Likewise, if you are using a brighter amp like a Fender, you will need a different equalization. Amps like this require a higher gain control setting. As such, you will need to lower your bass knob to prevent it from getting too loose.

Set your gain to around 7 or 8. A higher setting is needed for lower gain amplifiers. Then adjust the bass setting to around 4 or 5 to compensate. When the gain control is turned up, bass frequencies also increase as they work in tandem to a degree.

We do suggest a chorus pedal be used for the closest Nirvana sound possible. Then adjust your amp slightly to accommodate the guitar type.

Learn more about amplifier brands here!

In Bloom Amp Settings

In bloom is similar to the rest of the songs on the Nevermind album. It has both some clean parts and a high gain tone that is a bit thicker but smooth sounding. You can use the same clean tone settings as Come As You Are above.

Again, the use of a chorus here will add depth and warmth to the clean tone that Kurt uses for In bloom. A Fender Bassman amp might serve you well for this tone.

The grunge distortion parts are a bit different from the others and are not quite as saturated. It’s more crunchy and thick, with a lower mid-range tone.

A great place to start with your distorted settings for in bloom would be:

  • Gain: 6.
  • Treble: 5.
  • Mids: 5.
  • Bass: 6.

The crunch channel on a Revv Generator MK3 would be a great amplifier to obtain this tone. Add a bit of chorus, and you should have it with little effort.

Lithium Amp Settings

Lithium is another very popular Nirvana song. This one is similar to Come As You Are in some ways. The clean parts can be set very similarly, but you want more emphasis on the bass than any brightness.

This is because the gain on the amp is set so low that you need to increase low-end. Then set the other controls for a balanced, more mid-range heavy sound. That will satisfy your clean tones for Lithium.

The distorted tone is unique to this song. It’s still very driving, but isn’t as aggressive as some of the others.

It has a smoother sound to it that allows the vocals to have more appeal. This smooth, grungy tone is warm like the clean parts, so try and keep your amp settings the same.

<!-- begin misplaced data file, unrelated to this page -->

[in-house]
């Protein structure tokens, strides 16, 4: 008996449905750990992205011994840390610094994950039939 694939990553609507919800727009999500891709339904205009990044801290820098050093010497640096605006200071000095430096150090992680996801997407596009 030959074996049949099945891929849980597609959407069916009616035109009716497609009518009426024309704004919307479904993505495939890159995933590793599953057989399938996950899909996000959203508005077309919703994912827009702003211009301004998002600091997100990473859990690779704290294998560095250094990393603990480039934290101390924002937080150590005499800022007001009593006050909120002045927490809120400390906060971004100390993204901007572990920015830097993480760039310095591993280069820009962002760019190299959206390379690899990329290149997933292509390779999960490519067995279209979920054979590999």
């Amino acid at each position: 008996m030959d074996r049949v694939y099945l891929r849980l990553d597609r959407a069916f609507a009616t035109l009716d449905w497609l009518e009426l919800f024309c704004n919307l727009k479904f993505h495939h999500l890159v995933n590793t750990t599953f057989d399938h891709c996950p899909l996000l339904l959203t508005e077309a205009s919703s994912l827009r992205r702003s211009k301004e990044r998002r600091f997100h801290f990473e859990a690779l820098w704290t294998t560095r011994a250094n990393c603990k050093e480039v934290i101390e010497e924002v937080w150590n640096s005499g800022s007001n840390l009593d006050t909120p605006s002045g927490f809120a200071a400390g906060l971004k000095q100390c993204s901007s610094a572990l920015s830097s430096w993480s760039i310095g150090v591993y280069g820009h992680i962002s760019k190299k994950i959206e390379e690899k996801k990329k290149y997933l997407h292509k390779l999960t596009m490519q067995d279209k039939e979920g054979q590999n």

For the Lithium drive sound, start with these settings:

  • Gain: 6.
  • Treble: 5.
  • Mids: 7.
  • Bass: 7.

If you have high output pickups, you may also benefit from lower guitar settings. You can also try turning down the volume on your guitar slightly to see if you can capture the smooth tone.

Additionally, adjusting your tone control on the guitar can lower brightness if needed.

Nirvana In Utero Album Amp Settings

Kurt Cobain changed things up a bit when the In Utero album was being recorded. While he still preferred pedals for his distortion sound, he was now using the Tech 21 Sansamp.

But the songs on the album can easily be recreated using a good guitar amplifier. That and decently hot bridge humbuckers.

Heart-Shaped Box Amp Settings

Nirvana’s heart-shaped box is quite easy to dial in on most amplifiers. There are 2 different tones. A lower gain for the verses and a higher, somewhat distorted sound for the chorus.

When playing the verses, set your amplifier on the verge of distortion. Then dial in a more mid-range heavy sound. A good place to start would be:

  • Gain: 3-4.
  • Treble: 5.
  • Mids: 6.
  • Bass: 4.

If your amplifier has a crunch channel, this would be the best way to capture the sound used in the verses.

High Gain Settings

For the higher gain sounds, again your crunch channel would be a great place to start. The sound is more of an over-driven crunch that has a very present mid-range. On a crunch or mid-gain channel, start with settings like:

  • Gain: 8.
  • Treble: 5.
  • Mids: 8.
  • Bass: 4-5.

This way, you should end up with more of the grungy sound used in the song Heart Shaped Box. If you have a higher gain amp without a crunch channel, the settings will be slightly different. You want to lower your gain control to around 5.

If you have to go any lower than this, increase the bass control to compensate for any lost high-end response. This sound isn’t overly bright, so keep that in mind.

For the solo, the same settings can be used. Just incorporate a chorus effect, and you are pretty much there.

Nirvana Amp Inforgraphic

Amp Setting Tips

Have you tried some settings but are struggling for a Nirvana tone? Here are some tips to help you fix any problems.

  • The right guitar is very important. Kurt was a big Fender player, but also used humbuckers. So while you can get close on a Telecaster, you do need the right pickups. Even a Stratocaster with a humbucker at the bridge.
  • If you find the sound of your guitar to be thin, use thicker strings. If you currently have low gauge strings, try moving up a few gauges. This might help thicken up the sound.